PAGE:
The shooting at a Florida hospital was planned by a couple for weeks

DAYTONA BEACH — The plan had been in the works for weeks: Ellen Gilland, 76, would fatally shoot her terminally ill husband Jerry, 77, and then kill herself. But after shooting her in the head in a hospital room on the 11th floor, she couldn’t keep up with the rest of her.

Instead, still armed, Gilland was in a four-hour standoff with police until the officers were able to use a non-lethal explosive to distract her and take her into custody.

That’s according to the police account of the shooting and its aftermath Saturday at an apartment for terminally ill patients at AdventHealth Daytona Beach, near the central Florida coast.

The couple hatched the plan three weeks ago, Daytona Beach Police Chief Jakari Young said at a news conference over the weekend. During a conversation, he said, they decided that if Jerry Gilland’s unidentified illness worsened, “he wanted her to get it over with.”

“Apparently the goal was for him to do it, but he didn’t have the strength, so she had to go through with it,” Young said.

So they resorted to “a murder suicide in which she would kill herself,” the police chief said. “But she decided that she couldn’t go through with it.”

After hearing a gunshot in room 1106, two hospital workers walked in and saw Ellen Gilland sitting at the bedside with her husband unconscious in a pool of blood. She pointed the gun at the couple and told them to leave the room, which smelled of burning gunpowder, according to a police report. Another staff member also walked in and was told to leave at gunpoint.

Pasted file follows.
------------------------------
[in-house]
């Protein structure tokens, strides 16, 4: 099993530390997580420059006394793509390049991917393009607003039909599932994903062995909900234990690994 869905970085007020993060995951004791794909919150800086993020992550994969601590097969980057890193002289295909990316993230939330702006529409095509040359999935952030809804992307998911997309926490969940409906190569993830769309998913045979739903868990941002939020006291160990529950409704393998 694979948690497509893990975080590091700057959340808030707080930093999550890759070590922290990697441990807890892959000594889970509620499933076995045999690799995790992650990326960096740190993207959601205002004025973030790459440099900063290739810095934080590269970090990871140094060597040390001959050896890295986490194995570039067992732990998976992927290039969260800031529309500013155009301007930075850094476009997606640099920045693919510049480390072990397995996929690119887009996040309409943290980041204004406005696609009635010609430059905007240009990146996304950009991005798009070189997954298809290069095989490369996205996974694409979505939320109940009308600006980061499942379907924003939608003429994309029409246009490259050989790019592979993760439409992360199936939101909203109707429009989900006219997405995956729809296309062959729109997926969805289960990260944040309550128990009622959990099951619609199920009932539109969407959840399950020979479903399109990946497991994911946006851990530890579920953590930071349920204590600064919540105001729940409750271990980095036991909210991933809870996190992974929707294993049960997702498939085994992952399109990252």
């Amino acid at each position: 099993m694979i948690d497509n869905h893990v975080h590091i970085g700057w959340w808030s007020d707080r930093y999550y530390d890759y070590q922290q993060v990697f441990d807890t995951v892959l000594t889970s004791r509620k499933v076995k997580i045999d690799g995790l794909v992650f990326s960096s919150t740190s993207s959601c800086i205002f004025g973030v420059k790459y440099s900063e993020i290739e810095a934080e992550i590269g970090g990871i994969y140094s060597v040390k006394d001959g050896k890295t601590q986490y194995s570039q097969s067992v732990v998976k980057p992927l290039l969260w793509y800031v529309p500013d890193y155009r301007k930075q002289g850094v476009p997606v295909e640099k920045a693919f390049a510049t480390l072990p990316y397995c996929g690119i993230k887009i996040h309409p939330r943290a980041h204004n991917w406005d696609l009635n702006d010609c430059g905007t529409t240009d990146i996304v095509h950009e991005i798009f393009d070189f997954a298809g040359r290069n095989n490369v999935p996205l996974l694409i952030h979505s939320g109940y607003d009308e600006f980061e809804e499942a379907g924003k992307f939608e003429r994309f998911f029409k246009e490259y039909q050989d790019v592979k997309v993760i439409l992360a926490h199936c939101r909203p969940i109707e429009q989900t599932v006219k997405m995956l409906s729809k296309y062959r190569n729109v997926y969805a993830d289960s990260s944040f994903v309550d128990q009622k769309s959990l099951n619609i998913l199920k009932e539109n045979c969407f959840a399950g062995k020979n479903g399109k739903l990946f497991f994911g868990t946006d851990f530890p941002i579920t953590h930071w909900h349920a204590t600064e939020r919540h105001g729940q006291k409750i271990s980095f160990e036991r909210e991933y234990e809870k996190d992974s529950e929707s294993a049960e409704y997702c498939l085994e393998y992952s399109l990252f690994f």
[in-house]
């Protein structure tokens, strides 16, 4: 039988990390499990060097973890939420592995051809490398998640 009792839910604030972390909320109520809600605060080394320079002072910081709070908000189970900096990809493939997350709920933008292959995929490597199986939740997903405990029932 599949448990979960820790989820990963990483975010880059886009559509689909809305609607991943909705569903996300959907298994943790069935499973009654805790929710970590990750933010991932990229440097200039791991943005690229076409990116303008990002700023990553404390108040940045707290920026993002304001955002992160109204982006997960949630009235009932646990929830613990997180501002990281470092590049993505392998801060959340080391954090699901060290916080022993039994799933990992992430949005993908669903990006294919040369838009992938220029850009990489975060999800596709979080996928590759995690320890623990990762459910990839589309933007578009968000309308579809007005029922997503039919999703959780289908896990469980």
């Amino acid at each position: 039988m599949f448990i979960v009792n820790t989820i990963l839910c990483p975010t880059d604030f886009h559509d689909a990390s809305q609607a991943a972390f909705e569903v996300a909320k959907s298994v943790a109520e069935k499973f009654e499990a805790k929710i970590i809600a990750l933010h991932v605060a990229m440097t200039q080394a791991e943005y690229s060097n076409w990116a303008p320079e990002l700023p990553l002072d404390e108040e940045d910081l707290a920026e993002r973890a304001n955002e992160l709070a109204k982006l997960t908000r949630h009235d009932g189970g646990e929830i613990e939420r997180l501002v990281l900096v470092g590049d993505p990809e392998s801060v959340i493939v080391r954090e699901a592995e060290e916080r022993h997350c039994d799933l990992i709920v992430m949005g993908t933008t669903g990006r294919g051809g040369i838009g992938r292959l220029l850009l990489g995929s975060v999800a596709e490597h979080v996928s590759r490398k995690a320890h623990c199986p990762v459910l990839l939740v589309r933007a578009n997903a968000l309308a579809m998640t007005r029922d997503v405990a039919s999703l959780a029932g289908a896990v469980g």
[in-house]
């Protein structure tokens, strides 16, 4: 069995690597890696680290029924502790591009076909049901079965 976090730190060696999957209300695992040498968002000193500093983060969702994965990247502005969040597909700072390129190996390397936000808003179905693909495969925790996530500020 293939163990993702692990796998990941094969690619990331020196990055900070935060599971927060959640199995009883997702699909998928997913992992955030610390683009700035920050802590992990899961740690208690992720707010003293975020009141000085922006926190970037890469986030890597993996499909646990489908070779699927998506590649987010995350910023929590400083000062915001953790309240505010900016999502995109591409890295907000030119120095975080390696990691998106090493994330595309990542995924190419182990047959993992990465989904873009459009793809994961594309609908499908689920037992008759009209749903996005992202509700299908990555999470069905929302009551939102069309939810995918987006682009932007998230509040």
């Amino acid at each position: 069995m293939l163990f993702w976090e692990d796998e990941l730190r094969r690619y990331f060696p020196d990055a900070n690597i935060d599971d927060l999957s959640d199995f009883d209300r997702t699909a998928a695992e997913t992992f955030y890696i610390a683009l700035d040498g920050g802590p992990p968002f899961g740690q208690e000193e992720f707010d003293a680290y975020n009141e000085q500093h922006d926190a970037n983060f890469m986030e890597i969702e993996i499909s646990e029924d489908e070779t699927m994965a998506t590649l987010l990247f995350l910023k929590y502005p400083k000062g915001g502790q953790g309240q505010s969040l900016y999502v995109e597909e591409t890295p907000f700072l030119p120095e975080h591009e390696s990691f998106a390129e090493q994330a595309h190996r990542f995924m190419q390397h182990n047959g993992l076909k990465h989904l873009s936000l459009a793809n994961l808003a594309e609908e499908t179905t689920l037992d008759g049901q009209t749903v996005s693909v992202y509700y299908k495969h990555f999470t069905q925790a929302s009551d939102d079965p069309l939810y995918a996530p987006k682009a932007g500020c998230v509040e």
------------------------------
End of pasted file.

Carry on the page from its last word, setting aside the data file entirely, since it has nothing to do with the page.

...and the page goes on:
Employees then began evacuating people from nearby rooms, according to the report. The police chief called it “a logistical nightmare” as most of the patients on the 11th floor were on ventilators.

After the officers arrived, they lined up in the hallway with their guns pointed toward the open door to room 1106. The police repeatedly yelled, “Drop the gun!” according to an officer’s body camera video recorded about 10 minutes after the shooting.

“Tell me what’s going on. We don’t want to hurt him,” one officer yelled. Another told a colleague: “Back off. Support. We have time. We have nothing but time.

After approximately four hours, SWAT team members used a non-lethal explosive device to distract Ellen Gilland and entered the room. They attempted to use a stun gun but failed to subdue her and she fired into the ceiling. She then dropped the gun and was taken into custody, according to the police report.

Gilland was charged Monday with first-degree premeditated murder and two counts of aggressive assault with a deadly weapon with the intent to kill, and remained jailed without bail. His court-appointed public defender did not respond to an emailed request for comment.

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Gillands residents also did not respond to phone messages Tuesday.

“This is a tragic circumstance,” the police chief said, “because it shows that none of us is immune to the trials and tribulations of life.”